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Valve
A valve is a device that regulates, directs or controls the flow of a fluid (gases, liquids, fluidized solids, or slurries) by opening, closing, or partially obstructing various passageways. Valves are technically fittings, but are usually discussed as a separate category. In an open valve, fluid flows in a direction from higher pressure to lower pressure. The word is derived from the Latin valva, the moving part of a door, in turn from volvere, to turn, roll. The simplest, and very ancient, valve is simply a freely hinged flap which drops to obstruct fluid (gas or liquid) flow in one direction, but is pushed open by flow in the opposite direction
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Steel
Steel
Steel
is an alloy of iron and carbon and other elements. Because of its high tensile strength and low cost, it is a major component used in buildings, infrastructure, tools, ships, automobiles, machines, appliances, and weapons. Iron
Iron
is the base metal of steel. Iron
Iron
is able to take on two crystalline forms (allotropic forms), body centered cubic (BCC) and face centered cubic (FCC), depending on its temperature. In the body-centred cubic arrangement, there is an iron atom in the centre of each cube, and in the face-centred cubic, there is one at the center of each of the six faces of the cube
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Hand
A hand is a prehensile, multi-fingered appendage located at the end of the forearm or forelimb of primates such as humans, chimpanzees, monkeys, and lemurs. A few other vertebrates such as the koala (which has two opposable thumbs on each "hand" and fingerprints extremely similar to human fingerprints) are often described as having "hands" instead of paws on their front limbs
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Disposable
A disposable (also called disposable product) is a product designed for a single use after which it is recycled or is disposed as solid waste. The term often implies cheapness and short-term convenience rather than medium to long-term durability. The term is also sometimes used for products that may last several months (e.g. disposable air filters) to distinguish from similar products that last indefinitely (e.g. washable air filters). The word "disposables" is not to be confused with the word "consumables" which is widely used in the mechanical world. In welding for example, welding rods, tips, nozzles, gas, etc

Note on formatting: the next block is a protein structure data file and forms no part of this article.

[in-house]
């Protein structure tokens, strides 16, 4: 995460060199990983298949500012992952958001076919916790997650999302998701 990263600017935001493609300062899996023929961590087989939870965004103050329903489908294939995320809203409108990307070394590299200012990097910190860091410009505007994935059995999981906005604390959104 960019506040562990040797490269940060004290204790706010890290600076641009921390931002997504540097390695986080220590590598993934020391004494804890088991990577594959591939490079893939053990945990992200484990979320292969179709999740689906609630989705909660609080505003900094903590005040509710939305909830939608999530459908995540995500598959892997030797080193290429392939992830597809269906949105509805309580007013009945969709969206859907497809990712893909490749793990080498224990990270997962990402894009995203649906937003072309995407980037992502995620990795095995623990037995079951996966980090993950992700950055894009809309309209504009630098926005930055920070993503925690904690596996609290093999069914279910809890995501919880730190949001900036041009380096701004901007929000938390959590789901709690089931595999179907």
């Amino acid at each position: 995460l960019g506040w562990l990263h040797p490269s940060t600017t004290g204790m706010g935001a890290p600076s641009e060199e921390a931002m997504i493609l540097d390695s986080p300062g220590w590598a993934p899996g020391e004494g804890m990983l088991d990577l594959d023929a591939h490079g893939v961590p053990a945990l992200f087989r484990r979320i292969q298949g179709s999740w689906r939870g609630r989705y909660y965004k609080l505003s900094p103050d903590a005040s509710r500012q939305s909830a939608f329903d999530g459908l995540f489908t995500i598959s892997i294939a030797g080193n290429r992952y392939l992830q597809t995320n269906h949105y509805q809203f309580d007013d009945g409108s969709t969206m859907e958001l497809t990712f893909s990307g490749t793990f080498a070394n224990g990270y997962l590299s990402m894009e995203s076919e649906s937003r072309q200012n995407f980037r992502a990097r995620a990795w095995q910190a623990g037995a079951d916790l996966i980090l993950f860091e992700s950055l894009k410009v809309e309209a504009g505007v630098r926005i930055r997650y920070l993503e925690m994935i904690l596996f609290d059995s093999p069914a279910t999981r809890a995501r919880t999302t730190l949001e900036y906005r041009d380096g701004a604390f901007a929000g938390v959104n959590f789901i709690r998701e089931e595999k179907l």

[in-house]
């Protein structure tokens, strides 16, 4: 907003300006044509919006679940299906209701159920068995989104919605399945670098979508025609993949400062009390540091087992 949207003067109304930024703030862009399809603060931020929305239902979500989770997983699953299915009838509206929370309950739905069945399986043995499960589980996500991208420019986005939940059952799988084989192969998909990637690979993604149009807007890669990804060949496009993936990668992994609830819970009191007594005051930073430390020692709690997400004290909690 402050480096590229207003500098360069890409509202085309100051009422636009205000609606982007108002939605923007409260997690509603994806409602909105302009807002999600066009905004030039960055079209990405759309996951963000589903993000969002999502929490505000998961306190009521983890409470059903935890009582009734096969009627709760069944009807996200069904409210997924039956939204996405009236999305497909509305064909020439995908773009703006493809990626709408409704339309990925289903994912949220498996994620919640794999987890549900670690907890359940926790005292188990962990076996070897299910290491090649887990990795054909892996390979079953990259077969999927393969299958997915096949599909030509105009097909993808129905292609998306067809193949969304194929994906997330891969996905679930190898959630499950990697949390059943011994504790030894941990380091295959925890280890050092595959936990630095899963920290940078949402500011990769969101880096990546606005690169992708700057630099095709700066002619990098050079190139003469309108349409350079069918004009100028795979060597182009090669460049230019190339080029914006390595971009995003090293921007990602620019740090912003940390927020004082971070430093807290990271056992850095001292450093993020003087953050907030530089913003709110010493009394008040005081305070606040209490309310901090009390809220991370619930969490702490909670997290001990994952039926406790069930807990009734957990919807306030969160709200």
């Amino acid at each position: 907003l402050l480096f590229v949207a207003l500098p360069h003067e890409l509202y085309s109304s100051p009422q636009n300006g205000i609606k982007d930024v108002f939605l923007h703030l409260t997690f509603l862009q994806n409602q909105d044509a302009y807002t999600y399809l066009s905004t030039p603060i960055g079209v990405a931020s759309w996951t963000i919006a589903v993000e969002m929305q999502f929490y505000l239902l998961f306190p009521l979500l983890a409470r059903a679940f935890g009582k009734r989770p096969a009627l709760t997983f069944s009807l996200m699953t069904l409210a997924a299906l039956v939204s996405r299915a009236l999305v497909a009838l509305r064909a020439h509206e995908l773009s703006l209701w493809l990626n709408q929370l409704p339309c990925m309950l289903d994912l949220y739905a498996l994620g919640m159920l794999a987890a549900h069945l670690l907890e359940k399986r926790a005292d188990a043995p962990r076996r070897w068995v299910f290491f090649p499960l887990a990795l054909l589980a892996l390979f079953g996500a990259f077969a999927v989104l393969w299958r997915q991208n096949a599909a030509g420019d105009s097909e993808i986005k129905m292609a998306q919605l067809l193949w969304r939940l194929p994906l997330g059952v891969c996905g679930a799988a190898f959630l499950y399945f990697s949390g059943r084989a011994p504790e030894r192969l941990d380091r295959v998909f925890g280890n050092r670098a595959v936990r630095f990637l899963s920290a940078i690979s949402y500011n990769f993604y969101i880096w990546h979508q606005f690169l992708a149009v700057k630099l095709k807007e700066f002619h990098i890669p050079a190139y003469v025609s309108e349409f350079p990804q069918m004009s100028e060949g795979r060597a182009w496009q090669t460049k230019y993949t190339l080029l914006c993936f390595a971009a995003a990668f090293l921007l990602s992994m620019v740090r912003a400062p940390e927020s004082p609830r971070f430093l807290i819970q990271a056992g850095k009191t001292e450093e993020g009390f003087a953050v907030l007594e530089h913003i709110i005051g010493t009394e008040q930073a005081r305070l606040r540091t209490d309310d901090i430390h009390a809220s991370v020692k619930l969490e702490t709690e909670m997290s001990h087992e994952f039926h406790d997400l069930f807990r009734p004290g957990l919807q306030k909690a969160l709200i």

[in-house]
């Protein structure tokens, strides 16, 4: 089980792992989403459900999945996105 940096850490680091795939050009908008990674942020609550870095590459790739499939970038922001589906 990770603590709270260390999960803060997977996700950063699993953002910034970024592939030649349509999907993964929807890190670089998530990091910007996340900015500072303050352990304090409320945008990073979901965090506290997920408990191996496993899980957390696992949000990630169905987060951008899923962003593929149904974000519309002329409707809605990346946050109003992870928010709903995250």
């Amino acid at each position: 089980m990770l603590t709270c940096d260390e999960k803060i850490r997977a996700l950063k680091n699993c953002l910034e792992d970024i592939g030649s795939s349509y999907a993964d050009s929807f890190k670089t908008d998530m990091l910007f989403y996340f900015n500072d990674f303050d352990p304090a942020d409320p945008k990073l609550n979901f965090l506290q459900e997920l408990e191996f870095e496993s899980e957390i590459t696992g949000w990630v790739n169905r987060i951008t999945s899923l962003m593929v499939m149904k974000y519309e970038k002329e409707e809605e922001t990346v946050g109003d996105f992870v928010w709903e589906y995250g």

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US Dollars
 United States  East Timor[2][Note 1]  Ecuador[3][Note 2]  El Salvador[4]  Federated States of Micronesia  Marshall Islands  Palau  Panama[Note 3]  Zimbabwe[Note 4]3 non-U.S
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Inch
The inch (abbreviation: in or ″) is a unit of length in the (British) imperial and United States customary systems of measurement now formally equal to ​1⁄36 yard but usually understood as ​1⁄12 of a foot. Derived from the Roman uncia ("twelfth"), inch is also sometimes used to translate related units in other measurement systems, usually understood as deriving from the width of the human thumb
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Aerosol Can
"Aerosol Can" is a song produced and performed by American electronic music group Major Lazer
Major Lazer
and American recording artist Pharrell Williams. Williams co-wrote the song with Major Lazer
Major Lazer
member Diplo. The song was released as a single on 14 February 2014 and features on Major Lazer's 2014 extended play Apocalypse Soon. It became a top 40 single in Australia
Australia
peaking at #37. It was featured in the soundtrack for the video games "NBA 2K15" and "Watch Dogs 2". A remix contest was held for the track in April, in which the winner was announced in the end of May.[2] Charts[edit]Chart (2014) Peak position Australia
Australia
(ARIA)[3] 37Belgium ( Ultratip Flanders)[4] 32Belgium Urban ( Ultratop Flanders)[5] 19References[edit]^ "iTunes - Music - Aerosol Can (feat. Pharrell Williams) - Single by Major Lazer"
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Hydraulics
Hydraulics
Hydraulics
(from Greek: Υδραυλική) is a technology and applied science using engineering, chemistry, and other sciences involving the mechanical properties and use of liquids. At a very basic level, hydraulics is the liquid counterpart of pneumatics, which concerns gases. Fluid mechanics
Fluid mechanics
provides the theoretical foundation for hydraulics, which focuses on the applied engineering using the properties of fluids. In its fluid power applications, hydraulics is used for the generation, control, and transmission of power by the use of pressurized liquids
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Pneumatics
Pneumatics
Pneumatics
(From Greek: πνεύμα) is a branch of engineering that makes use of gas or pressurized air. Pneumatic systems used in industry are commonly powered by compressed air or compressed inert gases. A centrally located and electrically powered compressor powers cylinders, air motors, and other pneumatic devices
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Electric Motor
An electric motor is an electrical machine that converts electrical energy into mechanical energy. The reverse of this is the conversion of mechanical energy into electrical energy and is done by an electric generator, which has much in common with a motor. Most electric motors operate through the interaction between an electric motor's magnetic field and winding currents to generate force. In certain applications, such as in regenerative braking with traction motors in the transportation industry, electric motors can also be used in reverse as generators to convert mechanical energy into electric power. Found in applications as diverse as industrial fans, blowers and pumps, machine tools, household appliances, power tools, and disk drives, electric motors can be powered by direct current (DC) sources, such as from batteries, motor vehicles or rectifiers, or by alternating current (AC) sources, such as from the power grid, inverters or generators